No big deal, right?

So the next question is this: Under what section and subsection of the FOI act would a request for salaries be refused?

Mary Hanafin's trip to India

In 2006 the Government went on a trade mission to India. Mary Hanafin as Minister for Education went along. I put in the following FOI request:

1) The Minister’s schedule and appointments between January 1, 2006 and March 1, 2006.

2) A breakdown of flight costs, accommodation costs, hospitality costs, and any other costs borne by the Department for a trip taken by the Minister to India in January 2006, and a breakdown of any expenses claimed.

I will upload the schedule later. The total trip cost €26,421.14. Flights cost €20,912.84. Ms Hanafin’s flight alone cost €8,990.28.

For now, here is the spreadsheet of costs (go to the bottom of the sheet and click “costs India trip” :

Hanafin India 2006

I do not believe removing the names of other people who went on the trip is warranted under Section 28 (1) (personal information). I may appeal this element of the request.

Reports prepared for NAMA

Some time ago I sought the following information from the Department of Finance:

1) The titles, dates and authors of all cost-benefit analyses, impact reports or preparatory reports that have been carried out by the Department in relation to NAMA

2) The titles, dates and authors of all cost-benefit analyses, impact reports or preparatory reports that have been carried out by people or companies working on behalf of, or at the request, of the Department, in relation to NAMA

Outside of the FOI (though I still intend pursuing this information through FOI, whether or not it is rejected) I received the following information:

Merrill Lynch (engaged by NTMA)

A number of reports setting out options for the Irish banking sector, including the treatment of impaired assets

PwC (engaged by Financial Regulator)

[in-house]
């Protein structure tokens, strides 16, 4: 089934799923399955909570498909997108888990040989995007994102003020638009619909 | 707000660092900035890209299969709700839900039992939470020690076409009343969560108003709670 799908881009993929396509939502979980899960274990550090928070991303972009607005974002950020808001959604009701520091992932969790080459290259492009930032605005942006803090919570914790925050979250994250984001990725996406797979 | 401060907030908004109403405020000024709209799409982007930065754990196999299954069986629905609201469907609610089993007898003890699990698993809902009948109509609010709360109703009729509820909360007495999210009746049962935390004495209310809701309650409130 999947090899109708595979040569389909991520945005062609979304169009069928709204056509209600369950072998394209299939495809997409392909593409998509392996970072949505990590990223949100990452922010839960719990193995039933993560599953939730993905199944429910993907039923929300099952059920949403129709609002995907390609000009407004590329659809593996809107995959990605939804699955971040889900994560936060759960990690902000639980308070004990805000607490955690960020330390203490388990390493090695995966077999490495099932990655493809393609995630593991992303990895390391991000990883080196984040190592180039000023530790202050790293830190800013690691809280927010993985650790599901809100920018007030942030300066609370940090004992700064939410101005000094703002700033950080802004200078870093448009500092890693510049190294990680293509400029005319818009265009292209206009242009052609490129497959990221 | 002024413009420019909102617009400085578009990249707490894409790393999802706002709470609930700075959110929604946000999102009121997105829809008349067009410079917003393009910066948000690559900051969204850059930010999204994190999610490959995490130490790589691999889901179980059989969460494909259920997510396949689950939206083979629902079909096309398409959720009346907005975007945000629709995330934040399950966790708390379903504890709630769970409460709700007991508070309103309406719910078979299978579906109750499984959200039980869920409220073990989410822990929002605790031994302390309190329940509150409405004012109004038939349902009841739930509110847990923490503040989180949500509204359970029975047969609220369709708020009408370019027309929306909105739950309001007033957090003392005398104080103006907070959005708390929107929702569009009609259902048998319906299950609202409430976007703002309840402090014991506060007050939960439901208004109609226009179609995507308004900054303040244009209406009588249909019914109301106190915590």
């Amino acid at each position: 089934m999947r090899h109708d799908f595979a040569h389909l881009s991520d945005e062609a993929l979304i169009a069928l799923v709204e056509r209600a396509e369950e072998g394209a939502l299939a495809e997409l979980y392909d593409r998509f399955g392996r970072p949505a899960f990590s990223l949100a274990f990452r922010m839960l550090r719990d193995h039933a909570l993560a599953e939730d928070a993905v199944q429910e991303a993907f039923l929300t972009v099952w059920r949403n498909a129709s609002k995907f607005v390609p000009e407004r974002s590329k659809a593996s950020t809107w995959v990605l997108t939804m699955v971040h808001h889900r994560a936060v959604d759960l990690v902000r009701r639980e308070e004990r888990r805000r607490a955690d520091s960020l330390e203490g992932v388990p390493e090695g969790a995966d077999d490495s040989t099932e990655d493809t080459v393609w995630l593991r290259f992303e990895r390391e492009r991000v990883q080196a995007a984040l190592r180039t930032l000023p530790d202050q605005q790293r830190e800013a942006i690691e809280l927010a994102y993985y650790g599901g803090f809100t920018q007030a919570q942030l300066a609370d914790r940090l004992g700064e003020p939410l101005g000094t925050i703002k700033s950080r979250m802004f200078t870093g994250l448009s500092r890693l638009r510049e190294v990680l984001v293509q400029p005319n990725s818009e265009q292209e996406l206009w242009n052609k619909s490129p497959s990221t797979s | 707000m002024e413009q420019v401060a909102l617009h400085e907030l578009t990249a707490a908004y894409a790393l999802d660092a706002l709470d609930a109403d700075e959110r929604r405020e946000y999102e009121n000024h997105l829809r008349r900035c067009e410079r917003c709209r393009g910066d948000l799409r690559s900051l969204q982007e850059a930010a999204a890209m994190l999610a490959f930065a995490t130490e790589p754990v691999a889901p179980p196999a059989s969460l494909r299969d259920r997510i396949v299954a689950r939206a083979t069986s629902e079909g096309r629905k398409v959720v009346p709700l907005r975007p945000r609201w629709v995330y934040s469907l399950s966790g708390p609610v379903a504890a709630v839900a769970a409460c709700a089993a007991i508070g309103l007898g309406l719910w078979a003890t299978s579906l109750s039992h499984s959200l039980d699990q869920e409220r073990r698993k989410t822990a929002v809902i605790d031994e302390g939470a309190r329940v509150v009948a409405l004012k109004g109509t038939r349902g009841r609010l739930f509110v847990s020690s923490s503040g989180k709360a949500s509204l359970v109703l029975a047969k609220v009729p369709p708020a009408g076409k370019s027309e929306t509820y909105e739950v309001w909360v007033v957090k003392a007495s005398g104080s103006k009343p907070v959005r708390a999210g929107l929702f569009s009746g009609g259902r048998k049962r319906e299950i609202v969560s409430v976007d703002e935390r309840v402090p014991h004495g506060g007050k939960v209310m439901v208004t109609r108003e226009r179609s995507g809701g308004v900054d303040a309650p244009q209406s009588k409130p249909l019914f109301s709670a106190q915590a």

Various reports produced by PwC, including due diligence on covered institutions arising from the Government guarantee Scheme and recapitalisation programme (in cases with the input of Jones Lang LaSalle)

Arthur Cox

Various legal assessments of covered institutions arising from the Government guarantee Scheme and recapitalisation programme

Peter Bacon, Special Advisor to the Minister / NTMA

Evaluation of options for resolving property loan impairments and associated capital adequacy of Irish credit institutions: Proposal for a National Asset Management Agency and associated required policy initiatives

Rothschild (engaged by NTMA)

Various reports and inputs into the preparations for the establishment of NAMA

Central Bank & Financial Regulator Reports

Various reports produced within normal operating parameters as well as certain assessments of the impact of contingency proposals

HSBC (engaged by NTMA)

A number of reports produced for the interim NAMA and the Minister

NTMA is a curious entity. Back in May were were promised salary scales for NAMA. Have you seen any? The salary of Mr Somers, the head of the NTMA is also secret, apparently. I feel another FOI request coming on.

Some questions for Mr Lenihan

The Daily Mail and Sunday Times have commented already on Lenihan’s diary as published here last week. The Daily Mail concentrated on the meeting with Stephen Schwarzman of Blackstone on November 12, 2008. The Sunday Times was more concerned with all the constituency work Mr Lenihan was doing when he perhaps should have been doing more important work.

For my own part I’ve been parsing the document to see what dates coincide. I’ve also drafted and sent two follow up FOIs on the basis of information gleaned from Mr Lenihan’s diary. There will likely be follow ups to those too.

However, the diary itself raises a number of questions that I will list here.

1) Why was a meeting with Sean FitzPatrick on September 18 not listed in the diary?